11. My enterprising wife ordered 3 packs of tails online from Louisiana Crawfish this week for $56, shipped overnight, and they were from an outfit in Eunice. Pretty good too! Might seem steep, but we made 3 meals for the 2 of us off 2 pounds with an etouffee, and 1 is going to go real soon in a risotto recipe we have.

    The UL alumni crawfish boil will take place first week in May. In recent years it's been held at a park in Mt. Vernon, VA.

  12. In Louisiana we thought of maple syrup as the American kind and Steen's cane syrup as the Cajun kind. I am sure local maple syrup is much better in New England, but maple syrup in some form is sold all over the country, no?

    What about breakfast cereal for the list? Like Corn Flakes and Wheaties? "Breakfast of champions."

  13. For all the interesting writing on American culinary culture (note: when I use "culinary culture" or "National/regional" cuisine, I'm talking about the totality of the experience: haute, low, home cooking, celebrations, raw materials etc.) the line that drew my attention that somewhat bleary night was "I'm not sure American cuisine has a lot ot be proud of," a comment that has been well-rebutted.

    Well, countries (and our own regions) are not always seen by others in their best light; sometimes by cliches and stereotypes.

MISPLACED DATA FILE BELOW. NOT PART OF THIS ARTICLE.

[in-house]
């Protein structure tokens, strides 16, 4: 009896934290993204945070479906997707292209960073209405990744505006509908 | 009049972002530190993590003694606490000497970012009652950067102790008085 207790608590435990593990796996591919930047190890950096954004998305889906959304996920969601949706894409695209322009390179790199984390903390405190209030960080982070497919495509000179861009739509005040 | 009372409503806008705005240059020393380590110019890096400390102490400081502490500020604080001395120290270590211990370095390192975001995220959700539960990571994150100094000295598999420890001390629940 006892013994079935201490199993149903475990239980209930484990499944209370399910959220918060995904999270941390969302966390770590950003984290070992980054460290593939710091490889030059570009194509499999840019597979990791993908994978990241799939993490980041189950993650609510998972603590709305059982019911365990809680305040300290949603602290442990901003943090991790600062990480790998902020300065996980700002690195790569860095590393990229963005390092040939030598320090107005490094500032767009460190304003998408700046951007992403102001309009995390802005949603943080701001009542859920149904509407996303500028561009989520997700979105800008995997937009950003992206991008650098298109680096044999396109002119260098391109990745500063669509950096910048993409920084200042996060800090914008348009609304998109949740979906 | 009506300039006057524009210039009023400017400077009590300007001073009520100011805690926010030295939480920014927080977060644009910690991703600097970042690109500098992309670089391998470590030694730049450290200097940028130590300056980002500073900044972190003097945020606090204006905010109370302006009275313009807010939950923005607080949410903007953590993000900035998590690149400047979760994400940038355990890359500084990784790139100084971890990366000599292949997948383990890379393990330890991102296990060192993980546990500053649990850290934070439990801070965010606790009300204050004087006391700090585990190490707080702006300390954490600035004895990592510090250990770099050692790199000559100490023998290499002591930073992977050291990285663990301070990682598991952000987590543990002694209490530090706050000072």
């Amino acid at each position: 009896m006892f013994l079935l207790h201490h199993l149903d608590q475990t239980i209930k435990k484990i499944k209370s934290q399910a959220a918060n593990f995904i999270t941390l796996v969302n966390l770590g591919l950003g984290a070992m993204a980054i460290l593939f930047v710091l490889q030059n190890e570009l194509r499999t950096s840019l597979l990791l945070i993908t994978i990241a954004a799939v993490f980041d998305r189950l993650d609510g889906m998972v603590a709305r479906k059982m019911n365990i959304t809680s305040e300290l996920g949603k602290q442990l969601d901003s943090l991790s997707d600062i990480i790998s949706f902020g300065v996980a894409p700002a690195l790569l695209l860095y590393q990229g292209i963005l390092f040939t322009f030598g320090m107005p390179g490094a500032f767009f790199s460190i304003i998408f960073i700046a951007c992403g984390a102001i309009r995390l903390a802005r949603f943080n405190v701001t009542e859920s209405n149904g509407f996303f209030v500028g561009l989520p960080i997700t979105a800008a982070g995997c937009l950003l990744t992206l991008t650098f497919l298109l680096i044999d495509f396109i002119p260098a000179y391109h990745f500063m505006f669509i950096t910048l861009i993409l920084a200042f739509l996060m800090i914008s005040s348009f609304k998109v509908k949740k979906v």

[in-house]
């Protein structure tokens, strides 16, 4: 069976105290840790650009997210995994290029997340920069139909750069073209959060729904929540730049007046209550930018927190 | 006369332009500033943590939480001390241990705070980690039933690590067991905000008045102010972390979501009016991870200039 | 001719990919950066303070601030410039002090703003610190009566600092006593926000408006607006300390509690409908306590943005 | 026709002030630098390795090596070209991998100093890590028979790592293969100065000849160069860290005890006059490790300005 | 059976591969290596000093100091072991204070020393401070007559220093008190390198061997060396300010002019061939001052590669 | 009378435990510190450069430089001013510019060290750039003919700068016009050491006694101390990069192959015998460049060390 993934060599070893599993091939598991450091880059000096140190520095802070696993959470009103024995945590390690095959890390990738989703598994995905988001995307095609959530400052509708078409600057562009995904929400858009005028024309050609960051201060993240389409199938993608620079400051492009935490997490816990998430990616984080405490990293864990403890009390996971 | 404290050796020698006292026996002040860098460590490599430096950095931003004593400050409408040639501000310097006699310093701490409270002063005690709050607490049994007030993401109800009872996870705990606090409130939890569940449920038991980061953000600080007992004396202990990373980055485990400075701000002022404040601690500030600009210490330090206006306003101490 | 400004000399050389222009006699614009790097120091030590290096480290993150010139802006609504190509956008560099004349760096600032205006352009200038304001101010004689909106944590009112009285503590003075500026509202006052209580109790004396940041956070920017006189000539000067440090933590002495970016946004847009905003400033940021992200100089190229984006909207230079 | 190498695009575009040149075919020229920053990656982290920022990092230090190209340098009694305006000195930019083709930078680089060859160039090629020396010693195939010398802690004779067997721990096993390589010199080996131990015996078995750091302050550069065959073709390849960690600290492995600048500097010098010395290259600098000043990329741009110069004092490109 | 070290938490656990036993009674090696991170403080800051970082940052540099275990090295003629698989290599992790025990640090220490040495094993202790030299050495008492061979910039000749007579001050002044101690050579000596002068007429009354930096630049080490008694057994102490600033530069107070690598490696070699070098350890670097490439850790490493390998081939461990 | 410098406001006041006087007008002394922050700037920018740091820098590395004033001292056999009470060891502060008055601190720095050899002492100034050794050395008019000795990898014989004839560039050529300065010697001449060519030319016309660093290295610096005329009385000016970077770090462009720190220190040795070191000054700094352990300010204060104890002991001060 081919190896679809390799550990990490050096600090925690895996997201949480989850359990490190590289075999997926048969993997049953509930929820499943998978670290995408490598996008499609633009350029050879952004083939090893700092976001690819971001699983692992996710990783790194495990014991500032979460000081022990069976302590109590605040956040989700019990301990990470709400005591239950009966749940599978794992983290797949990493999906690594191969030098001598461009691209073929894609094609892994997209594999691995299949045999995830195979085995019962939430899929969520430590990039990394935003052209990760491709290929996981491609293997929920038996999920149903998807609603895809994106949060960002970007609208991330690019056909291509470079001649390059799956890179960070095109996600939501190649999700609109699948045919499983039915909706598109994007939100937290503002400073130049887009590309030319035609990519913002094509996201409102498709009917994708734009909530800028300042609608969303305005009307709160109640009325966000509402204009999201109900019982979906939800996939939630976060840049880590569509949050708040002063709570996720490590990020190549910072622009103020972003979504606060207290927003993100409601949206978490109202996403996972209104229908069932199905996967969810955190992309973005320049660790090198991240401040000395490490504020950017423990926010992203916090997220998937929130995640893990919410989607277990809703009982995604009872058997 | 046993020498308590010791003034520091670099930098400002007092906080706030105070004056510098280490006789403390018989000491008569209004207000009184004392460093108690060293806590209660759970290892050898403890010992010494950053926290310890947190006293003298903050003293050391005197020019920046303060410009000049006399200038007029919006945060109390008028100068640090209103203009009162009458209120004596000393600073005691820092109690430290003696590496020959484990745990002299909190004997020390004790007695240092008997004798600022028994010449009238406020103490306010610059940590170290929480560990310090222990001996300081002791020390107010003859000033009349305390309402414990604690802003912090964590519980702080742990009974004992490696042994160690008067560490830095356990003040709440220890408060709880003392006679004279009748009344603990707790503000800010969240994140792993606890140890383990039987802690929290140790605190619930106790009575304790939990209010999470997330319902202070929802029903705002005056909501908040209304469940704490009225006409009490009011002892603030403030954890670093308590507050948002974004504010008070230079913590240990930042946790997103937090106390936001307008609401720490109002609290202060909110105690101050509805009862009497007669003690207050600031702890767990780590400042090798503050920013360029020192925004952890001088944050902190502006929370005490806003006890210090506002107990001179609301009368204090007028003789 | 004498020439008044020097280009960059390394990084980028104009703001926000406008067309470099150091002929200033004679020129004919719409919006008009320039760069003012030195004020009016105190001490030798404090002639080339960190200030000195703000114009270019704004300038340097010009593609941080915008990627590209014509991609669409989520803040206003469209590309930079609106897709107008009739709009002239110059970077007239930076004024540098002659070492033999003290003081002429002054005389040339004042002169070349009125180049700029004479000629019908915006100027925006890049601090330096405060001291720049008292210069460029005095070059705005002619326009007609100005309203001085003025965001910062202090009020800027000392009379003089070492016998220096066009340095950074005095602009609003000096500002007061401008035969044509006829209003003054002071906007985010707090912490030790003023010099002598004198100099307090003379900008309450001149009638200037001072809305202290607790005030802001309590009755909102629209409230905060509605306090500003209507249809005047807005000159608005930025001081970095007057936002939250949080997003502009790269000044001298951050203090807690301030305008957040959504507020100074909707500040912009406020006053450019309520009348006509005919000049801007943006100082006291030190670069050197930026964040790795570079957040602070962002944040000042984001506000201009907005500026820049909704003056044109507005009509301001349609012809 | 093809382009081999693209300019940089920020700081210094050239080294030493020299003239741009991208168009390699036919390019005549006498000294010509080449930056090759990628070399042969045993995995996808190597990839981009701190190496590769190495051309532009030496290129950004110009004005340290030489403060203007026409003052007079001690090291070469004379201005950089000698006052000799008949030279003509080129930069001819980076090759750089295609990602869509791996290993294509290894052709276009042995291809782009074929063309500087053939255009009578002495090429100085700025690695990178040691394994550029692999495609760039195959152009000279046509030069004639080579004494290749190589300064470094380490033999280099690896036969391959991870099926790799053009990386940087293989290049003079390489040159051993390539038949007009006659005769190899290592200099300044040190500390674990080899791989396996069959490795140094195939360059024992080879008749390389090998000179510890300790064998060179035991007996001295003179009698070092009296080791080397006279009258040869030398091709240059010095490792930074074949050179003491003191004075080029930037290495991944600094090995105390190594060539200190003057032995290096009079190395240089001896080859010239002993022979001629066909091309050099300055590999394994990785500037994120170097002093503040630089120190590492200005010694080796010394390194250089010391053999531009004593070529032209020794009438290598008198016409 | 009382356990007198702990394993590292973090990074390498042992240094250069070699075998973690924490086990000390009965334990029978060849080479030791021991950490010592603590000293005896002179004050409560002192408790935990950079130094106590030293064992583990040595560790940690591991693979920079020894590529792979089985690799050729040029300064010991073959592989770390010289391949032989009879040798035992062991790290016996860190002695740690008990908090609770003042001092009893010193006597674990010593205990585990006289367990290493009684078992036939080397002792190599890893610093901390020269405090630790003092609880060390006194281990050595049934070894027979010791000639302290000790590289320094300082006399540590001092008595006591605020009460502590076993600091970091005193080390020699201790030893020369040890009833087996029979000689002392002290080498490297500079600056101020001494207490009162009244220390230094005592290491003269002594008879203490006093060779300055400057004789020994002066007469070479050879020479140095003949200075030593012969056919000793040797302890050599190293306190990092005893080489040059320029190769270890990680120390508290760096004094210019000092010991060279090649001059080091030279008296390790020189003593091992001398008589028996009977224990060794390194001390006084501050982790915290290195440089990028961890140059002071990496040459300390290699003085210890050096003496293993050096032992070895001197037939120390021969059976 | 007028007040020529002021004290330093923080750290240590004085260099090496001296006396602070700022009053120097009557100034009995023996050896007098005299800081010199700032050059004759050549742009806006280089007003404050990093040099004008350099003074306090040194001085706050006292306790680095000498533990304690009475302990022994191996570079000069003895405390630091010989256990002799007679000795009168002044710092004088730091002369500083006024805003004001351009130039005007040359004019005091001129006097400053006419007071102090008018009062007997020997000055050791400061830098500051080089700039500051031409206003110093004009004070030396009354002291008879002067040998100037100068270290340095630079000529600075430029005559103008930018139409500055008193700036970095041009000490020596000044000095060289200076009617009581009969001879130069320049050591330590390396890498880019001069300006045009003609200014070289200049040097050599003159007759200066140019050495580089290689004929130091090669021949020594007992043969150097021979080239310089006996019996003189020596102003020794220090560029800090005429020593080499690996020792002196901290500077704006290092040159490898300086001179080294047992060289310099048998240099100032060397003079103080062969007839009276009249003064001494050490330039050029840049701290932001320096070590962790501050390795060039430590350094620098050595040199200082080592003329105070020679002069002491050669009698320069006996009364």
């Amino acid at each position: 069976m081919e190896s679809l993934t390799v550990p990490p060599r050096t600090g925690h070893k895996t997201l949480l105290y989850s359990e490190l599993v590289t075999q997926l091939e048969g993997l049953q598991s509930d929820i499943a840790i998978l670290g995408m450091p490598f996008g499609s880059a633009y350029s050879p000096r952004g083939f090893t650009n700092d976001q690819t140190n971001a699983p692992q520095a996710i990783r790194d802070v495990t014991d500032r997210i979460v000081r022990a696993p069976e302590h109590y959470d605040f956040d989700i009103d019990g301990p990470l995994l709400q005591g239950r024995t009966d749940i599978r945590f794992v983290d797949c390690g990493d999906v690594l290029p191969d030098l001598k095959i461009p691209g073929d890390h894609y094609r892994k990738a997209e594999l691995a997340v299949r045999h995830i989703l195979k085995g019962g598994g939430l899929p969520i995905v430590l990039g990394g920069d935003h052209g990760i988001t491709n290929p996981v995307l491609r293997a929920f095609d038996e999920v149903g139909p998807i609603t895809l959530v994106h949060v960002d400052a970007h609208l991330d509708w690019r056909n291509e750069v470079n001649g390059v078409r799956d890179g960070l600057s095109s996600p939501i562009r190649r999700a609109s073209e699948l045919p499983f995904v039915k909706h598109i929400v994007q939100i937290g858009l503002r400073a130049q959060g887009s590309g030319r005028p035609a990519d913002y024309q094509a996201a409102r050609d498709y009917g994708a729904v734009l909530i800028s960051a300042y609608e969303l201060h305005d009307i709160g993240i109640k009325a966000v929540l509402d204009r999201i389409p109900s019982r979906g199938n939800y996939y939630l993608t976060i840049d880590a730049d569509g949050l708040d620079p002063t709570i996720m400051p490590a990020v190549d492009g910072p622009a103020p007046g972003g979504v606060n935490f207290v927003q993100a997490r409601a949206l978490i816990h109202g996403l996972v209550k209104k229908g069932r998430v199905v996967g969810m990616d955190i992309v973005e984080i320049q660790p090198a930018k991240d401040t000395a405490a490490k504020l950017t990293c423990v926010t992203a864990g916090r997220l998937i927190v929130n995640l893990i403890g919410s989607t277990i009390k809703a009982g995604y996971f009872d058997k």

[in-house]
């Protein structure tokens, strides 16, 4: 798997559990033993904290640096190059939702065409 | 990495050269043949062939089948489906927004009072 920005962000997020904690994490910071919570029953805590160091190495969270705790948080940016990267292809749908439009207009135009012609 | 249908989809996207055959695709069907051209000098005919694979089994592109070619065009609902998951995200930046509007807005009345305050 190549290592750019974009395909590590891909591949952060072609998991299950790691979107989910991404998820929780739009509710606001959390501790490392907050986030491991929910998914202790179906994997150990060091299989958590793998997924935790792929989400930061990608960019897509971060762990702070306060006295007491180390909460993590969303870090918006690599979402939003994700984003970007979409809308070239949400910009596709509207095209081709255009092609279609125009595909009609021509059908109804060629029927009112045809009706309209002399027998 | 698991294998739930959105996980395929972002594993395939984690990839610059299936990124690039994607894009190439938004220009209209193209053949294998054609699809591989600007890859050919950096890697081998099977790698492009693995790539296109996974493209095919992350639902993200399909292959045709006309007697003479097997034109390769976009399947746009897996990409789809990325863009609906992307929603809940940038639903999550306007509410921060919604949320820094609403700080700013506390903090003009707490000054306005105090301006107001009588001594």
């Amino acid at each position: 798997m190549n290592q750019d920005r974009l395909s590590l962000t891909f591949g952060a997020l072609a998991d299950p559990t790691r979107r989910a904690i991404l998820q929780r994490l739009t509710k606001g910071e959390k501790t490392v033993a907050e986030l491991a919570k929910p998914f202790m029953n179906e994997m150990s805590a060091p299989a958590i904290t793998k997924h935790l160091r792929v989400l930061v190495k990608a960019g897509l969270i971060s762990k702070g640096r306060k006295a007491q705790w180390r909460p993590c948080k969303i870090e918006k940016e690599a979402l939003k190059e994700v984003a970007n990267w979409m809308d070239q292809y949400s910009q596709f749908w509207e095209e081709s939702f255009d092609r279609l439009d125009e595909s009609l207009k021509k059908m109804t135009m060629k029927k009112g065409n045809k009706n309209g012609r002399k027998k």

To return to the analogy with jazz for a moment. On the jazz music boards I visit, there are actually frequent discussions whether jazz is the truly uniquely American musical contribution to the world's culture, and people on those boards actually do say, without a speck of irony, YES, jazz is. Then come the tortured arguments justifying WHY so many of our musical genres are NOT uniquely American. Blues? No, came from Africa. Hillbilly? No, came from Scotland. Cajun? No, came from France by way of Canada. Tex-Mex. No, came from the mixture of Spanish and German settlers but it is definitely nothing unique. Bluegrass? Gospel? No, they are not artistic enough to be considered. Quite unbelievable! Arguments like that devalue great contributions that should give us pride.

    To me the argument that nearly all of our cuisine is merely derivative and not uniquely American strikes me as equally tortured.

    [This thread has combined two of my passions, food and music, and raised my hamburger and pizza induced high blood pressure! No uniquely American music or food to brag about? Wow!]